Little guy Porsche is taking huge swings, and not just at the giant that is Volkswagen. Porsche head Wendelin Wiedeking had fierce Teutonic words for General Motors and Ford, and banks. His Rindfleisch – beef, that is – with U.S. automakers is that, through unsound practices, they have thrown absolutely everything into turmoil. In the words of the Guardian, in fact, they have driven "the industry to the brink of ruin."
There's no record of VW actually asking for one, but in case they wanted a seat on Porsche's management board, Porsche has said, "Uh, nein." That's the word from Porsche Automobil CFO Holger Härter, who forms half of the management board. The other half is Porsche CEO Wendelin Wiedeking. Nor will the company's charter and co-determination agreements be altered. He did, however, open the door to adding more members in the future.
According to our friends over at Motor Authority, Porsche exec Wendelin Wiedeking has officially denied the development of a cute 'ute designed to slot in below the Cayenne. This news is contrary to last month's report from Autobild that Porsche intended to share a platform with the upcoming Audi A5 and Volkswagen Tiguan, dubbing the stillborn model the "Roxster." This most recent news confirms another story reported back in May.
Is Volkswagen about to shed some supercars from its stable? It could be the case, if statements by Porsche boss/VW supervisory board member, Wendelin Wiedeking, are taken seriously. When asked about the future Bugatti and Lamborghini within the Volkswagen Group, Wiedeking is quoted as saying "no toys anymore." Cash from the sale of these two exotic makers could help VW work on resurrecting restructuring its core Volkswagen brand, which would allow VW to reclaim its position as a true global play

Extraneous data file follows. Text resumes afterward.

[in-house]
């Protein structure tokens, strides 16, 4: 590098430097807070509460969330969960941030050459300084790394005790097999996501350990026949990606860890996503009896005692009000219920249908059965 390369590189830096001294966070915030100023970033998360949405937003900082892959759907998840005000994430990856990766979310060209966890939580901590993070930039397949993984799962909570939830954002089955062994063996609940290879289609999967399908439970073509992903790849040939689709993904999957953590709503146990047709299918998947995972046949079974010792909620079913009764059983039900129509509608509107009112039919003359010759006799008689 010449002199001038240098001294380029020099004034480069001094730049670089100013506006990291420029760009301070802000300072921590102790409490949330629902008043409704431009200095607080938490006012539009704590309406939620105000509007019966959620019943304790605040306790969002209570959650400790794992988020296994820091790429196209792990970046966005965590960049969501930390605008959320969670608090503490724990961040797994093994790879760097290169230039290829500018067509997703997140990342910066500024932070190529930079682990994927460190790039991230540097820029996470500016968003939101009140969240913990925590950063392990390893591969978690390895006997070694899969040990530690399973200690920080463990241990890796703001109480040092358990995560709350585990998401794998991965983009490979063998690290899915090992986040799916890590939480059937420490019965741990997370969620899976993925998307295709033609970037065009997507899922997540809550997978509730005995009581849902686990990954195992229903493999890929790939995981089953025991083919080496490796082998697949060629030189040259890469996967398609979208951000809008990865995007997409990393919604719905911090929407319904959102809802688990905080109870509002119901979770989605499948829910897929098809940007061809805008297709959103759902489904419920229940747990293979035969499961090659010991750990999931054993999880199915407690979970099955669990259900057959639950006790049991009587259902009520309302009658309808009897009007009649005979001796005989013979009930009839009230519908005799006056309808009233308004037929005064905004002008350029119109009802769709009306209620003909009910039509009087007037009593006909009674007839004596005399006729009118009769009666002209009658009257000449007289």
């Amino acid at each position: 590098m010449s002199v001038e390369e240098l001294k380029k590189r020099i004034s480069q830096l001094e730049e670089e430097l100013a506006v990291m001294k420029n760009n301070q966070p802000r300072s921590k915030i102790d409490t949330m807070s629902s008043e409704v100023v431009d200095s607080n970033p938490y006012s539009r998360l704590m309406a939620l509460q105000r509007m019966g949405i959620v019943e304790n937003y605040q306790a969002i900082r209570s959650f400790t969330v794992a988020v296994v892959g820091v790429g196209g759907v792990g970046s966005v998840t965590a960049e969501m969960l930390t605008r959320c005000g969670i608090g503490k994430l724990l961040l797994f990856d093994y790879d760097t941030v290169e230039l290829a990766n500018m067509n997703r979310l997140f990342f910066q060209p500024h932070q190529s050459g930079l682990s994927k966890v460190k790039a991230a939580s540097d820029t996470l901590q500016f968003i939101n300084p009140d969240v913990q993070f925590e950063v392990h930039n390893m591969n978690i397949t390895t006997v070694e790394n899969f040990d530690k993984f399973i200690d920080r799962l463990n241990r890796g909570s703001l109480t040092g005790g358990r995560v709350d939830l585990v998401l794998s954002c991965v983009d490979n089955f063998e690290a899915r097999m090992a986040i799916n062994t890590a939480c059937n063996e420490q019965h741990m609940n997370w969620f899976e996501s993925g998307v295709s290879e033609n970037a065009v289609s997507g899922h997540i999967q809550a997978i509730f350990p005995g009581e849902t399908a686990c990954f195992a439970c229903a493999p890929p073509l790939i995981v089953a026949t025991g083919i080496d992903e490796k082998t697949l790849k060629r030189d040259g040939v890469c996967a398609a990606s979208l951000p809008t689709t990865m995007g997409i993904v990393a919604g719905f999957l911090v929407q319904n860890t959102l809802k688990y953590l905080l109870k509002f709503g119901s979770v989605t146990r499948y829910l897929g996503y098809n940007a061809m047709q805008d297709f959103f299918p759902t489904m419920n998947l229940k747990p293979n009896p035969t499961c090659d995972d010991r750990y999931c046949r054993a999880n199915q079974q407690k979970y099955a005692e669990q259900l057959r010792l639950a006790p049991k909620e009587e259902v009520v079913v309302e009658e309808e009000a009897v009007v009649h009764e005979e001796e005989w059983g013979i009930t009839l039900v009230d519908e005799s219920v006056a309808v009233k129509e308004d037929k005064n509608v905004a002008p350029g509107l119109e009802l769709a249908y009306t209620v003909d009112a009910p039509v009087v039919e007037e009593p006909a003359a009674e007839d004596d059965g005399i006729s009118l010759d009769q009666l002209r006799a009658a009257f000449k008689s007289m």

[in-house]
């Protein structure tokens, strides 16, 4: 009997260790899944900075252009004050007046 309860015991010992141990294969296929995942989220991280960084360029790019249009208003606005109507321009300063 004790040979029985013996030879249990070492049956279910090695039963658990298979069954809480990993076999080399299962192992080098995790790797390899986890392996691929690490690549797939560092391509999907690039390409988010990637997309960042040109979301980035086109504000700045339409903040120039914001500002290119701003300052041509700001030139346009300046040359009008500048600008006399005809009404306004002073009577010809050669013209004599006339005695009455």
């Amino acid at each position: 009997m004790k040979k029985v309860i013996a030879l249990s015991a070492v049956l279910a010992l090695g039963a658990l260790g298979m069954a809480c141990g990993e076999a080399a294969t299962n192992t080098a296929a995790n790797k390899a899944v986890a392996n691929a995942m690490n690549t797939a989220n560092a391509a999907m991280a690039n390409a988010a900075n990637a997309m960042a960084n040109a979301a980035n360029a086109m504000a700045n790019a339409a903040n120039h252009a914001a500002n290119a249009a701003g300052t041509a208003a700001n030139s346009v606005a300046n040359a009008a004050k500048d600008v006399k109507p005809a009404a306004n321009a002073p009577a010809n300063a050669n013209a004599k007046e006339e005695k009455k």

Porsches may be getting cleaner, and even adding hybrids to their lineup, but according to CEO Wendelin Wiedeking, there are limits to what they can do. In a German newspaper interview, over the weekend he was highly critical of new EU proposals to require all cars to emit less than 130g/km of CO2. He stated the Cayenne hybrid will get fuel economy up to 26.1 mpg, but the new CO2 standard would require 39.2mpg and that apparently just isn't realistic for Porsche or other luxury carmakers. If the